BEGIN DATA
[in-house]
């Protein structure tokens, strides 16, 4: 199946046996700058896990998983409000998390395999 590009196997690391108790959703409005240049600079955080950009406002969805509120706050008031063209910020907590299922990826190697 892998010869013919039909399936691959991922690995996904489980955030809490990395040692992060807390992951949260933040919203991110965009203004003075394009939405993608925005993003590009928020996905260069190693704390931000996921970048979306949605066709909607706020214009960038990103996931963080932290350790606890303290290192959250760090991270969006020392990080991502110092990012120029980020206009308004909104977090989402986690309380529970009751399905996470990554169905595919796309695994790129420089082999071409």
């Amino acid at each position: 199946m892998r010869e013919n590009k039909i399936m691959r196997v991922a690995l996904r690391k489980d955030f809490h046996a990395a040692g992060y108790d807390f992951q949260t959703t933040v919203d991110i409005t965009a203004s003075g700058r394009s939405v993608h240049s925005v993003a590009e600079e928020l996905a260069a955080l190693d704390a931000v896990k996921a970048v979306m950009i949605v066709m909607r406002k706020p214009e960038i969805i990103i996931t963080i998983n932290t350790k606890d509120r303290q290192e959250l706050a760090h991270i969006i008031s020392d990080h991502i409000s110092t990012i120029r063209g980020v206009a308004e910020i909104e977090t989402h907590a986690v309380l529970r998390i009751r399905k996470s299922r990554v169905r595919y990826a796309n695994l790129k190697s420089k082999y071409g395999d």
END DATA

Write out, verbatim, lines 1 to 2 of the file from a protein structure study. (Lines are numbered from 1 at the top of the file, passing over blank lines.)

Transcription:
[in-house]
């Protein structure tokens, strides 16, 4: 199946046996700058896990998983409000998390395999 590009196997690391108790959703409005240049600079955080950009406002969805509120706050008031063209910020907590299922990826190697 892998010869013919039909399936691959991922690995996904489980955030809490990395040692992060807390992951949260933040919203991110965009203004003075394009939405993608925005993003590009928020996905260069190693704390931000996921970048979306949605066709909607706020214009960038990103996931963080932290350790606890303290290192959250760090991270969006020392990080991502110092990012120029980020206009308004909104977090989402986690309380529970009751399905996470990554169905595919796309695994790129420089082999071409």